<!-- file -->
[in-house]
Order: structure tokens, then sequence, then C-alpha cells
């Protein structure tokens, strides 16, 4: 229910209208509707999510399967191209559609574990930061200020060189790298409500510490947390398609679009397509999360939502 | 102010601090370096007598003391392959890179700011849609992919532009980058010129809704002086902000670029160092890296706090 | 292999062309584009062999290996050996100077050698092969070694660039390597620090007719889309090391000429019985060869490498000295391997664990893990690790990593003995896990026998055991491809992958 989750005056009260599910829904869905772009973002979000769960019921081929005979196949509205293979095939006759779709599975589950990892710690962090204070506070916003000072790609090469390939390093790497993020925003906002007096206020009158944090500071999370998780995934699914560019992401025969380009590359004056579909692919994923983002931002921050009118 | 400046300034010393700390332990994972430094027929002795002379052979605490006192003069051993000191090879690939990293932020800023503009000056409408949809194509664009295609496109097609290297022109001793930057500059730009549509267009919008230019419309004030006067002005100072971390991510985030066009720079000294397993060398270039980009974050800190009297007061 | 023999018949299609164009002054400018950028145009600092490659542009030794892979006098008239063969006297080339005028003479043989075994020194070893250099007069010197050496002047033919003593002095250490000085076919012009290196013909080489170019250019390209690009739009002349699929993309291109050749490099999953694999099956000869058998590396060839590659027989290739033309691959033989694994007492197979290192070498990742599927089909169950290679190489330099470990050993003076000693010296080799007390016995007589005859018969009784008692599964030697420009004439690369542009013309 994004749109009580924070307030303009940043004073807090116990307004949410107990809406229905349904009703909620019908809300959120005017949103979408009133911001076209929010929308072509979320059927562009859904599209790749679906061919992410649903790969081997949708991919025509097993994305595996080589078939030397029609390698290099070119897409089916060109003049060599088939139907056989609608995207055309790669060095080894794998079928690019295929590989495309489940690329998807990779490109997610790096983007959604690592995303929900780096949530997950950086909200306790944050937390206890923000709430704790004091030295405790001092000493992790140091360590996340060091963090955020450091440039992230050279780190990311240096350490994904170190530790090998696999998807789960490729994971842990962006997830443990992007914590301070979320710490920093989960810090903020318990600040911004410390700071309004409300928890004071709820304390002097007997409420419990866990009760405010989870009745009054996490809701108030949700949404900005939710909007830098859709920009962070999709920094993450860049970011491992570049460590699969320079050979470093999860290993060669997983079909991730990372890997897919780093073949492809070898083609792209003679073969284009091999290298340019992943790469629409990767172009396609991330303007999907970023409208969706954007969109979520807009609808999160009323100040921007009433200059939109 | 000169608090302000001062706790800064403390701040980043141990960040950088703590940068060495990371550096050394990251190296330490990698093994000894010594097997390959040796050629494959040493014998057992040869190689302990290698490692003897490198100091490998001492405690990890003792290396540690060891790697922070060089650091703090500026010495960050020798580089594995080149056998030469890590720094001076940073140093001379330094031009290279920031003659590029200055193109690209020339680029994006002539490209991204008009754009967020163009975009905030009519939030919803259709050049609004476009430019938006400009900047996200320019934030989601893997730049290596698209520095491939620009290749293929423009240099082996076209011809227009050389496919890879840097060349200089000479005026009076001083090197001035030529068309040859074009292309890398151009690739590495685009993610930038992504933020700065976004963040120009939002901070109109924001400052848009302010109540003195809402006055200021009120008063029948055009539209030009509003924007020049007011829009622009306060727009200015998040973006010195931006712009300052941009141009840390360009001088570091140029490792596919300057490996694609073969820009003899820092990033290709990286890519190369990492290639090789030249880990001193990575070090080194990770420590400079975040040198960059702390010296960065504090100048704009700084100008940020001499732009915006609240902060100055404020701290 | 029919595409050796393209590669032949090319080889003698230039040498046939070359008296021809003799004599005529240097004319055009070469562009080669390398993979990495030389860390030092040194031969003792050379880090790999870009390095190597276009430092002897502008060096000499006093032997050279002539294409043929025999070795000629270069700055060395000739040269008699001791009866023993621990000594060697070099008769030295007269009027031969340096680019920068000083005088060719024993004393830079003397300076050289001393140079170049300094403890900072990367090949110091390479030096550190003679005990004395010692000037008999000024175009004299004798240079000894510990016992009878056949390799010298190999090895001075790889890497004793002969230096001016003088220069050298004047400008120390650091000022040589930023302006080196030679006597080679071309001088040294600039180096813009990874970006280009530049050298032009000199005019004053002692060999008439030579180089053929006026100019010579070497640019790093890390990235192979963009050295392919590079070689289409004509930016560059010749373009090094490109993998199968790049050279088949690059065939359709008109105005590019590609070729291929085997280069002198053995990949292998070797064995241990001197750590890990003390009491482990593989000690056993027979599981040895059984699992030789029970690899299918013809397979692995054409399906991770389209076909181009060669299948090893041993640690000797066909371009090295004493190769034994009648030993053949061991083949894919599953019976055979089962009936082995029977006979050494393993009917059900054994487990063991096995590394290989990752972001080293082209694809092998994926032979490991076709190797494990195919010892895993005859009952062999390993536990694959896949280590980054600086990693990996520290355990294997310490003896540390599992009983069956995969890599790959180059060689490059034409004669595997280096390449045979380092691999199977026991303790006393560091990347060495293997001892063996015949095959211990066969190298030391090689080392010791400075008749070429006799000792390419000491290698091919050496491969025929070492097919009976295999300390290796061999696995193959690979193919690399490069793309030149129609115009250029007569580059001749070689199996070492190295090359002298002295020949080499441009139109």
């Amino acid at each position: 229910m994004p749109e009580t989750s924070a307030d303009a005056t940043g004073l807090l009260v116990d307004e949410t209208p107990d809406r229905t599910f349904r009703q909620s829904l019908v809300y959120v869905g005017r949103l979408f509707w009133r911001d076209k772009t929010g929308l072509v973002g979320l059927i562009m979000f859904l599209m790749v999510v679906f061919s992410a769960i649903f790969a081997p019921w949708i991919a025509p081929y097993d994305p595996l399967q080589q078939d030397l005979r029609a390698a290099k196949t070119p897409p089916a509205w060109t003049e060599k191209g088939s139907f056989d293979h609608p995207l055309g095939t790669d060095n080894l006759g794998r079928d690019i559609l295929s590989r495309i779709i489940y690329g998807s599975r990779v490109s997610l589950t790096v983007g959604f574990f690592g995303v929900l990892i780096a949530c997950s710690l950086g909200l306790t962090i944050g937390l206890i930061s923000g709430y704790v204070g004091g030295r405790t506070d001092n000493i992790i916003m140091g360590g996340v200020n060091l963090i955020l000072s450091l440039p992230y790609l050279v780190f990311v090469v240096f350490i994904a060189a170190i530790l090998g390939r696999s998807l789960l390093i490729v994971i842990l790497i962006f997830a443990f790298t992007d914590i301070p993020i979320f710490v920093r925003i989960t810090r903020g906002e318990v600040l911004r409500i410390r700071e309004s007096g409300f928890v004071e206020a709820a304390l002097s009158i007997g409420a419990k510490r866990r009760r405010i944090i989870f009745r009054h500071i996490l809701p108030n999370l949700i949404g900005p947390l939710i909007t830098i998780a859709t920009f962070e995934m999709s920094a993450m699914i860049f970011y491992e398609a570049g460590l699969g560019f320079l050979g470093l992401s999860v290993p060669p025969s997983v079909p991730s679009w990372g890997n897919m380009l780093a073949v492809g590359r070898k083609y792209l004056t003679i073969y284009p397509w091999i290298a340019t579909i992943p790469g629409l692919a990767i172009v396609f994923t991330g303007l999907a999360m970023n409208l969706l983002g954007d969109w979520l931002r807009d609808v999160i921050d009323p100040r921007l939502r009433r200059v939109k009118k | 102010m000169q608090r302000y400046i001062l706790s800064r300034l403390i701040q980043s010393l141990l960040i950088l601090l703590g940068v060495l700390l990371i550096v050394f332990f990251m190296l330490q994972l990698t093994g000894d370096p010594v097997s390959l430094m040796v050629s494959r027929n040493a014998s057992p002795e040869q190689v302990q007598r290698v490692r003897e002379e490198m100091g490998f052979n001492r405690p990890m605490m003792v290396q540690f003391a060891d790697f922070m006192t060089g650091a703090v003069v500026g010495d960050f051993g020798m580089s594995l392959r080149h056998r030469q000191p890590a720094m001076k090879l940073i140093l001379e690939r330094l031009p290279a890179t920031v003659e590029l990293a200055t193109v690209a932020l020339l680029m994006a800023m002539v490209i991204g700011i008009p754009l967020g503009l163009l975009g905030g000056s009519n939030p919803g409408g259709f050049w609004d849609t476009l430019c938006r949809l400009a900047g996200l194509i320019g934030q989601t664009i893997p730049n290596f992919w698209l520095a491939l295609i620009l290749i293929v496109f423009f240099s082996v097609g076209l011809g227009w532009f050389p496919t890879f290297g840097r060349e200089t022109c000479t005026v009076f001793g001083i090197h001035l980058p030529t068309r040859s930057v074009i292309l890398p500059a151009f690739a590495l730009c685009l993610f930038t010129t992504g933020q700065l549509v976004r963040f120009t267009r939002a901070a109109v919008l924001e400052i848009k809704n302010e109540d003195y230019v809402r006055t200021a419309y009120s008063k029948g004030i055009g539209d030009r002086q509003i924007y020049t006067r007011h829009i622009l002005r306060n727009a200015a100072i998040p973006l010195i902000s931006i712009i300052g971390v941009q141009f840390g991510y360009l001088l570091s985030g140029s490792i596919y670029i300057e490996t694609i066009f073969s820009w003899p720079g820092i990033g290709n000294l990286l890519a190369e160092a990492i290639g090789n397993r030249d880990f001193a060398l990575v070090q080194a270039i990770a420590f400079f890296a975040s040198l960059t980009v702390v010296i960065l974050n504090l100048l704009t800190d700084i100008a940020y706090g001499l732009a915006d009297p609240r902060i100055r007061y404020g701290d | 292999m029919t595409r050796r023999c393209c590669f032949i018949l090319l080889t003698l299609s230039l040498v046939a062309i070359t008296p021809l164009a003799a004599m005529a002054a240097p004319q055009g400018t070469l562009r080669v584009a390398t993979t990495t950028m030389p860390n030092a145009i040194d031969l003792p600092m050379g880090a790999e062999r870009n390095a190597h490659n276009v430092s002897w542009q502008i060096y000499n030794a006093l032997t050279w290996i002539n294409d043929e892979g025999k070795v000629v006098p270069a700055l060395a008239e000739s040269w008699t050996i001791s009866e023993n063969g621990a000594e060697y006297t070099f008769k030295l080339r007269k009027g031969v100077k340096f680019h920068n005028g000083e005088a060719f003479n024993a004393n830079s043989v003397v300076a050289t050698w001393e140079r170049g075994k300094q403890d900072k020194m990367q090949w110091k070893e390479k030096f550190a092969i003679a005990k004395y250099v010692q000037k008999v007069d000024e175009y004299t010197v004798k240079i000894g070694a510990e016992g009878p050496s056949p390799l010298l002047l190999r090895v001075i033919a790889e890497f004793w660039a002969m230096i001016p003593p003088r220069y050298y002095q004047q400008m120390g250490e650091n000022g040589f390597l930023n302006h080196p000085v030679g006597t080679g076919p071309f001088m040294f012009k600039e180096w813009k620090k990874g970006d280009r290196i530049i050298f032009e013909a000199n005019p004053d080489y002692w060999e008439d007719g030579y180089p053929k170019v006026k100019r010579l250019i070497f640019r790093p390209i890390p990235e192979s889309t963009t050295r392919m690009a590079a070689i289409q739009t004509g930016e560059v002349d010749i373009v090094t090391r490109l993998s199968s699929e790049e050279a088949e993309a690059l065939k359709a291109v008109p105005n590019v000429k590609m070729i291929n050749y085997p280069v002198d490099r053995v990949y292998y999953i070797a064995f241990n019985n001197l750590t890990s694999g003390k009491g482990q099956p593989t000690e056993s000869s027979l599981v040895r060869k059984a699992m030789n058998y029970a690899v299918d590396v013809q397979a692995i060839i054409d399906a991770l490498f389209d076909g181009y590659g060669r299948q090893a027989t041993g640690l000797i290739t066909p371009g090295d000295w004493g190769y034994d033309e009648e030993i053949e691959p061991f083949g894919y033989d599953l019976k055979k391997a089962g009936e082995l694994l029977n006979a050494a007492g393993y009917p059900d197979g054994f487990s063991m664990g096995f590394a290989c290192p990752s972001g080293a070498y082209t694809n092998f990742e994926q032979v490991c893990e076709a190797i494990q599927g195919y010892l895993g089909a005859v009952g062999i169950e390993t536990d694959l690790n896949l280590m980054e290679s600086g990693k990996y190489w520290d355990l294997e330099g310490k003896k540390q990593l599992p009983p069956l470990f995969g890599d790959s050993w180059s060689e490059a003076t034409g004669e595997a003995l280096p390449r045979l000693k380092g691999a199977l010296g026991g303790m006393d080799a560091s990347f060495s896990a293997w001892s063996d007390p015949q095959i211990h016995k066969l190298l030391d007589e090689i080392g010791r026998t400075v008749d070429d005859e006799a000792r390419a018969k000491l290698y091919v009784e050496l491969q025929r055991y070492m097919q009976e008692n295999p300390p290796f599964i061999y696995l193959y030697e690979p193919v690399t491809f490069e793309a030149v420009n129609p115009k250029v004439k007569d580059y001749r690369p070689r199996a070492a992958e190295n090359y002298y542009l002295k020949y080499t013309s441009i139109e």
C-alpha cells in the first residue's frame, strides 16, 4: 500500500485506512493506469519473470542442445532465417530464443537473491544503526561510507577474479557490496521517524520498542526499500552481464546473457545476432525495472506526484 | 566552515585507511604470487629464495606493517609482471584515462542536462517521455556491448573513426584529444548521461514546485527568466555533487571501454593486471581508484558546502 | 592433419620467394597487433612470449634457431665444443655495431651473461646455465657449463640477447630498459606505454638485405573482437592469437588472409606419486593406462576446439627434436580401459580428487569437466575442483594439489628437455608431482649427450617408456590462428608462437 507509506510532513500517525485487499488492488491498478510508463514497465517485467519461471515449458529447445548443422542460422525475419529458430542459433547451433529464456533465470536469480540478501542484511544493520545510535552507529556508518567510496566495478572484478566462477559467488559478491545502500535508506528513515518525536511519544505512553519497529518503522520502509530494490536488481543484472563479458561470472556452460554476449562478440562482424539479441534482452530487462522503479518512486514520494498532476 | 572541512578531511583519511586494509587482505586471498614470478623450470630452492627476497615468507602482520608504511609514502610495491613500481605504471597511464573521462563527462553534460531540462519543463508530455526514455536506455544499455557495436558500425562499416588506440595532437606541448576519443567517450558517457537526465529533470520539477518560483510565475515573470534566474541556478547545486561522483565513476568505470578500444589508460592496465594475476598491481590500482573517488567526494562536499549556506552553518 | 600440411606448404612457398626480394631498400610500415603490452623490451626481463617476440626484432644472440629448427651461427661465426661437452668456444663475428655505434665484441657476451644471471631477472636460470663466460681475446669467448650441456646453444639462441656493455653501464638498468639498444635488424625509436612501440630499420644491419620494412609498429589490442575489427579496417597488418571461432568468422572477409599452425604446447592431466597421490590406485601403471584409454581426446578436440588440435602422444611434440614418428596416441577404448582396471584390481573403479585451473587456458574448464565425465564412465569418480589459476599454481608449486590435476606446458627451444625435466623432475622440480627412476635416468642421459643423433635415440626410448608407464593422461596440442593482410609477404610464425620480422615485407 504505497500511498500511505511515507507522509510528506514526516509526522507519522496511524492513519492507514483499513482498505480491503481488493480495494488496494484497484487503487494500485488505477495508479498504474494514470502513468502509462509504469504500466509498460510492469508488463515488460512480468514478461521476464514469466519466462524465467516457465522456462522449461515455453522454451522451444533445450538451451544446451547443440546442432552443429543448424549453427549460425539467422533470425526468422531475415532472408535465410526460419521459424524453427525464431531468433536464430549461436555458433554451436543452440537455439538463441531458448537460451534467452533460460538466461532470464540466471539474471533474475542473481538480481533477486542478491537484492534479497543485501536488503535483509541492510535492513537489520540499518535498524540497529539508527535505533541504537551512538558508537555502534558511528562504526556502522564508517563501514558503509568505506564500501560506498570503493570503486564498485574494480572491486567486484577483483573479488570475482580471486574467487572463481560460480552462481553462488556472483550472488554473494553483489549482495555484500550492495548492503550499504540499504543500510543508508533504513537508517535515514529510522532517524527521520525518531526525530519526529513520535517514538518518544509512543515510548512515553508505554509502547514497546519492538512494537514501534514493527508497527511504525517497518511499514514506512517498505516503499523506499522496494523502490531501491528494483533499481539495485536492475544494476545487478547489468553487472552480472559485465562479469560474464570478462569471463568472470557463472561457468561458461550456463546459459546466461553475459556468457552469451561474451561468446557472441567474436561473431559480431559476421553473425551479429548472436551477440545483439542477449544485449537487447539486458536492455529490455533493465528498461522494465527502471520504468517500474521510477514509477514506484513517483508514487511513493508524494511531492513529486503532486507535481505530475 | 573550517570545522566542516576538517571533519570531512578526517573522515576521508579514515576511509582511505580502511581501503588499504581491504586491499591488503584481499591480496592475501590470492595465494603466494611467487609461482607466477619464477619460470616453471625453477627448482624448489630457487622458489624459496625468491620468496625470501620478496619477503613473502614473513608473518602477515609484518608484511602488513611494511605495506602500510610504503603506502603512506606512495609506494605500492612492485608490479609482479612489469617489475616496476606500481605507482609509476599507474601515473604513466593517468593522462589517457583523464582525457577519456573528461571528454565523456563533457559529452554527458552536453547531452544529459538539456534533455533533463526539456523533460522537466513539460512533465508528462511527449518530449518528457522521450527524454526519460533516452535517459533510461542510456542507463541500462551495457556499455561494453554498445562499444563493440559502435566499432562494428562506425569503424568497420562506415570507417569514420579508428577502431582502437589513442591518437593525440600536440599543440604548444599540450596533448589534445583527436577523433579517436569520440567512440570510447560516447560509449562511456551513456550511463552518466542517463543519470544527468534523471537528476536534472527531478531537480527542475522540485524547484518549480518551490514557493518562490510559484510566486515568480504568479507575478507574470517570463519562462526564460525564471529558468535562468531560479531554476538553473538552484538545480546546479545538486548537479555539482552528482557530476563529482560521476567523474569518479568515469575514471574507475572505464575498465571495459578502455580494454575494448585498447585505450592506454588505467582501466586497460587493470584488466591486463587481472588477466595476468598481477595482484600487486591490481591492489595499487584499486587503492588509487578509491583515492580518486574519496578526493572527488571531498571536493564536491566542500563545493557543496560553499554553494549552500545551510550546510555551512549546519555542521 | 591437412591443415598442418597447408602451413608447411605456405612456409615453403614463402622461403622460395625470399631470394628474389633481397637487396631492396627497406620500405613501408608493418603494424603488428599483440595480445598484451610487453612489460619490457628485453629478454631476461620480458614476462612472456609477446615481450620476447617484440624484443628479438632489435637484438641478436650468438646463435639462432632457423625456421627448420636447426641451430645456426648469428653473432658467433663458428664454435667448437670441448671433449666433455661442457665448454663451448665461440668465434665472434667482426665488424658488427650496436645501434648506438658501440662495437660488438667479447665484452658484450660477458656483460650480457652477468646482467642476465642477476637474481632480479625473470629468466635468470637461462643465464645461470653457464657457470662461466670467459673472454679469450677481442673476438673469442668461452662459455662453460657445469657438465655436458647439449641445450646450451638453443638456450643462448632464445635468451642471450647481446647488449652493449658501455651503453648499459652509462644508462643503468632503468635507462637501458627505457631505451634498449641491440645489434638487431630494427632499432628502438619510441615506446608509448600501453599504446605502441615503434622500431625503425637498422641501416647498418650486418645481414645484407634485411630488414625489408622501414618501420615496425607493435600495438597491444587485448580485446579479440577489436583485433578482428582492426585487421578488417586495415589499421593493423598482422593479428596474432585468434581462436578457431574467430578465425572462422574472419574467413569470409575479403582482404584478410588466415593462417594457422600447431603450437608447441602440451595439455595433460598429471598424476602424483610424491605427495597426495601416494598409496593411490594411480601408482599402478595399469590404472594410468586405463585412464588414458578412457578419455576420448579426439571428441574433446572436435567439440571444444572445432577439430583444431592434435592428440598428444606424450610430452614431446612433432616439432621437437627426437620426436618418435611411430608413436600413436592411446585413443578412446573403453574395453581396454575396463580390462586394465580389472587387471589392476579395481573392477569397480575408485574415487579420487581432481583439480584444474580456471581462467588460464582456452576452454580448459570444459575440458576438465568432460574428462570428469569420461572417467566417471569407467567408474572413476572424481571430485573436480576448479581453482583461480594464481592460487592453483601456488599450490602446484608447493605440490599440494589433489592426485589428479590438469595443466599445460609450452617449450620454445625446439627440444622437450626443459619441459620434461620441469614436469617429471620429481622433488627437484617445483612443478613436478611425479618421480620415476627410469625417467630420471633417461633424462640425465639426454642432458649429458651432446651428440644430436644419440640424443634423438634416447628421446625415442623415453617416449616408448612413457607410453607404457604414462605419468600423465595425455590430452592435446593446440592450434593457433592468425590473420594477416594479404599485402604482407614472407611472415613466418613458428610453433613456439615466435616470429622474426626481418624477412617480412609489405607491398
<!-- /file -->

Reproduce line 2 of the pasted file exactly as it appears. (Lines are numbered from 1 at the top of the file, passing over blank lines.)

Order: structure tokens, then sequence, then C-alpha cells